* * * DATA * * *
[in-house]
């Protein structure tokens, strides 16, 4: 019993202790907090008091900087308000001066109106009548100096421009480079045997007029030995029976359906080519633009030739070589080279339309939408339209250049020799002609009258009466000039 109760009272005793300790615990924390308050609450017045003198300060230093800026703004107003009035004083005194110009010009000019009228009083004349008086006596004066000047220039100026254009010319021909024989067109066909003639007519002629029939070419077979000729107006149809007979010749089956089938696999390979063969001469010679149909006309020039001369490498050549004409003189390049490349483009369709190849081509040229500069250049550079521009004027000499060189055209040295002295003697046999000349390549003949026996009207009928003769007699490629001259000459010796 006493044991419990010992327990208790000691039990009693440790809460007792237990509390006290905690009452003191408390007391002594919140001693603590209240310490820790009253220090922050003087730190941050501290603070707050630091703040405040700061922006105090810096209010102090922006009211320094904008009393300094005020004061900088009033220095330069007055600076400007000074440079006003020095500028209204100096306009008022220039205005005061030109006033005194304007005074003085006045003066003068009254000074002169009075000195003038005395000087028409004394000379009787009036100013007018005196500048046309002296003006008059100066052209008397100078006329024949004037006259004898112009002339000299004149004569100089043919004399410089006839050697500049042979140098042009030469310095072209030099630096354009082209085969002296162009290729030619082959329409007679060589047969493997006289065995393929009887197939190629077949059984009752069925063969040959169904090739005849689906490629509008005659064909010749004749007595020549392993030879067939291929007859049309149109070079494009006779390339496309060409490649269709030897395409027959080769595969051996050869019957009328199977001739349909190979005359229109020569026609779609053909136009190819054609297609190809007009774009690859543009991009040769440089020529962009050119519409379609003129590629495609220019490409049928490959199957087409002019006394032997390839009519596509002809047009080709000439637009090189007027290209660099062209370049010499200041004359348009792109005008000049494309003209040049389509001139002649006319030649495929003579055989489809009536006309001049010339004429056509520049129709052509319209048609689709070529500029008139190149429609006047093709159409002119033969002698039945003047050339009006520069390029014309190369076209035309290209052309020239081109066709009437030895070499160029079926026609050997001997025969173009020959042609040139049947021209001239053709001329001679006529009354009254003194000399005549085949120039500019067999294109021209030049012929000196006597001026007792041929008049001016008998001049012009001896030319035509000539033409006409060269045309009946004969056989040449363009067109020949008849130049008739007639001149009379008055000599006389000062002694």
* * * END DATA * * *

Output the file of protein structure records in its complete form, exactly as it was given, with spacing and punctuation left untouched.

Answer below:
[in-house]
């Protein structure tokens, strides 16, 4: 019993202790907090008091900087308000001066109106009548100096421009480079045997007029030995029976359906080519633009030739070589080279339309939408339209250049020799002609009258009466000039 109760009272005793300790615990924390308050609450017045003198300060230093800026703004107003009035004083005194110009010009000019009228009083004349008086006596004066000047220039100026254009010319021909024989067109066909003639007519002629029939070419077979000729107006149809007979010749089956089938696999390979063969001469010679149909006309020039001369490498050549004409003189390049490349483009369709190849081509040229500069250049550079521009004027000499060189055209040295002295003697046999000349390549003949026996009207009928003769007699490629001259000459010796 006493044991419990010992327990208790000691039990009693440790809460007792237990509390006290905690009452003191408390007391002594919140001693603590209240310490820790009253220090922050003087730190941050501290603070707050630091703040405040700061922006105090810096209010102090922006009211320094904008009393300094005020004061900088009033220095330069007055600076400007000074440079006003020095500028209204100096306009008022220039205005005061030109006033005194304007005074003085006045003066003068009254000074002169009075000195003038005395000087028409004394000379009787009036100013007018005196500048046309002296003006008059100066052209008397100078006329024949004037006259004898112009002339000299004149004569100089043919004399410089006839050697500049042979140098042009030469310095072209030099630096354009082209085969002296162009290729030619082959329409007679060589047969493997006289065995393929009887197939190629077949059984009752069925063969040959169904090739005849689906490629509008005659064909010749004749007595020549392993030879067939291929007859049309149109070079494009006779390339496309060409490649269709030897395409027959080769595969051996050869019957009328199977001739349909190979005359229109020569026609779609053909136009190819054609297609190809007009774009690859543009991009040769440089020529962009050119519409379609003129590629495609220019490409049928490959199957087409002019006394032997390839009519596509002809047009080709000439637009090189007027290209660099062209370049010499200041004359348009792109005008000049494309003209040049389509001139002649006319030649495929003579055989489809009536006309001049010339004429056509520049129709052509319209048609689709070529500029008139190149429609006047093709159409002119033969002698039945003047050339009006520069390029014309190369076209035309290209052309020239081109066709009437030895070499160029079926026609050997001997025969173009020959042609040139049947021209001239053709001329001679006529009354009254003194000399005549085949120039500019067999294109021209030049012929000196006597001026007792041929008049001016008998001049012009001896030319035509000539033409006409060269045309009946004969056989040449363009067109020949008849130049008739007639001149009379008055000599006389000062002694």